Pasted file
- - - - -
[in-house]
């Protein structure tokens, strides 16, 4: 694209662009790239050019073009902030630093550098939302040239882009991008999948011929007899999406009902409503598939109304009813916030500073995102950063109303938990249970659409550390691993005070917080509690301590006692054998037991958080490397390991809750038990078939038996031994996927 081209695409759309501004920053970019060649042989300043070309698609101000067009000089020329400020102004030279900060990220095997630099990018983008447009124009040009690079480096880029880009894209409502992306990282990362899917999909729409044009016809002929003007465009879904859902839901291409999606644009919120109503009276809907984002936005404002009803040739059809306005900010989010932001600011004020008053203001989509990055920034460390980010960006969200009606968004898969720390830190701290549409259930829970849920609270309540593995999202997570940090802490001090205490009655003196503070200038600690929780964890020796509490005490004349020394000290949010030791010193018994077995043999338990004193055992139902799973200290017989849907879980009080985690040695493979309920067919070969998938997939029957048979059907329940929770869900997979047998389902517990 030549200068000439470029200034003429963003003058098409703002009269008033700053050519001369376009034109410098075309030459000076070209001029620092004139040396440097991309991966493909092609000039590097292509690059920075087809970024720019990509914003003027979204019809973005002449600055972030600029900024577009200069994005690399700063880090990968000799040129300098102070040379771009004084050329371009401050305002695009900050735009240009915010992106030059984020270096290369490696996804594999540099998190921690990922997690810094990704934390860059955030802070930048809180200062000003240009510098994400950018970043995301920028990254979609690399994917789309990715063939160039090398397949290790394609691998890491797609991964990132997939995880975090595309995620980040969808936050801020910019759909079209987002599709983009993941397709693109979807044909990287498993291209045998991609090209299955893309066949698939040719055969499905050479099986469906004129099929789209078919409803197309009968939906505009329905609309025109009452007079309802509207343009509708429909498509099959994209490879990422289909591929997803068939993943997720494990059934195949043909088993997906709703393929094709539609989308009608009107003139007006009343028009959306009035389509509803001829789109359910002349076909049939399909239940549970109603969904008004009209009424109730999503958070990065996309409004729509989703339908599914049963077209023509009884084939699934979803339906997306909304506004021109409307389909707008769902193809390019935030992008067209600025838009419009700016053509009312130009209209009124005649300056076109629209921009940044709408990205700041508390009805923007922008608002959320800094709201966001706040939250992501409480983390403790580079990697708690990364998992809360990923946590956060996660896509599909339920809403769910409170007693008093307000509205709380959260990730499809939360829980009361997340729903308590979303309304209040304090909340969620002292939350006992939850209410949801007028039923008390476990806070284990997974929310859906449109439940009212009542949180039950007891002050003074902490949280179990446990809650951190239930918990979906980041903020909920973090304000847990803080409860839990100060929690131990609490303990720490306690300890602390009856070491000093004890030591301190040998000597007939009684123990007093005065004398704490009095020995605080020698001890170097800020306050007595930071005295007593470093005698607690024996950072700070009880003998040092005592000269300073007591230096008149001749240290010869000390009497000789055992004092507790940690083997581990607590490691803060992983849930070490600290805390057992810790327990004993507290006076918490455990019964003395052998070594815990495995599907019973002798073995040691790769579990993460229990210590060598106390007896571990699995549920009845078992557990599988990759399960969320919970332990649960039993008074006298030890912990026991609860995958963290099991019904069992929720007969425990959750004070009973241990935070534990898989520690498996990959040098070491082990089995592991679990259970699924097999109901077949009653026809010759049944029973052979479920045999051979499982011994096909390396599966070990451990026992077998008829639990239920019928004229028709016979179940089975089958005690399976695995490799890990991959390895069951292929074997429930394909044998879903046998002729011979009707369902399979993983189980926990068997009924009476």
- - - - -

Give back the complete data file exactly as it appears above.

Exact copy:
[in-house]
């Protein structure tokens, strides 16, 4: 694209662009790239050019073009902030630093550098939302040239882009991008999948011929007899999406009902409503598939109304009813916030500073995102950063109303938990249970659409550390691993005070917080509690301590006692054998037991958080490397390991809750038990078939038996031994996927 081209695409759309501004920053970019060649042989300043070309698609101000067009000089020329400020102004030279900060990220095997630099990018983008447009124009040009690079480096880029880009894209409502992306990282990362899917999909729409044009016809002929003007465009879904859902839901291409999606644009919120109503009276809907984002936005404002009803040739059809306005900010989010932001600011004020008053203001989509990055920034460390980010960006969200009606968004898969720390830190701290549409259930829970849920609270309540593995999202997570940090802490001090205490009655003196503070200038600690929780964890020796509490005490004349020394000290949010030791010193018994077995043999338990004193055992139902799973200290017989849907879980009080985690040695493979309920067919070969998938997939029957048979059907329940929770869900997979047998389902517990 030549200068000439470029200034003429963003003058098409703002009269008033700053050519001369376009034109410098075309030459000076070209001029620092004139040396440097991309991966493909092609000039590097292509690059920075087809970024720019990509914003003027979204019809973005002449600055972030600029900024577009200069994005690399700063880090990968000799040129300098102070040379771009004084050329371009401050305002695009900050735009240009915010992106030059984020270096290369490696996804594999540099998190921690990922997690810094990704934390860059955030802070930048809180200062000003240009510098994400950018970043995301920028990254979609690399994917789309990715063939160039090398397949290790394609691998890491797609991964990132997939995880975090595309995620980040969808936050801020910019759909079209987002599709983009993941397709693109979807044909990287498993291209045998991609090209299955893309066949698939040719055969499905050479099986469906004129099929789209078919409803197309009968939906505009329905609309025109009452007079309802509207343009509708429909498509099959994209490879990422289909591929997803068939993943997720494990059934195949043909088993997906709703393929094709539609989308009608009107003139007006009343028009959306009035389509509803001829789109359910002349076909049939399909239940549970109603969904008004009209009424109730999503958070990065996309409004729509989703339908599914049963077209023509009884084939699934979803339906997306909304506004021109409307389909707008769902193809390019935030992008067209600025838009419009700016053509009312130009209209009124005649300056076109629209921009940044709408990205700041508390009805923007922008608002959320800094709201966001706040939250992501409480983390403790580079990697708690990364998992809360990923946590956060996660896509599909339920809403769910409170007693008093307000509205709380959260990730499809939360829980009361997340729903308590979303309304209040304090909340969620002292939350006992939850209410949801007028039923008390476990806070284990997974929310859906449109439940009212009542949180039950007891002050003074902490949280179990446990809650951190239930918990979906980041903020909920973090304000847990803080409860839990100060929690131990609490303990720490306690300890602390009856070491000093004890030591301190040998000597007939009684123990007093005065004398704490009095020995605080020698001890170097800020306050007595930071005295007593470093005698607690024996950072700070009880003998040092005592000269300073007591230096008149001749240290010869000390009497000789055992004092507790940690083997581990607590490691803060992983849930070490600290805390057992810790327990004993507290006076918490455990019964003395052998070594815990495995599907019973002798073995040691790769579990993460229990210590060598106390007896571990699995549920009845078992557990599988990759399960969320919970332990649960039993008074006298030890912990026991609860995958963290099991019904069992929720007969425990959750004070009973241990935070534990898989520690498996990959040098070491082990089995592991679990259970699924097999109901077949009653026809010759049944029973052979479920045999051979499982011994096909390396599966070990451990026992077998008829639990239920019928004229028709016979179940089975089958005690399976695995490799890990991959390895069951292929074997429930394909044998879903046998002729011979009707369902399979993983189980926990068997009924009476």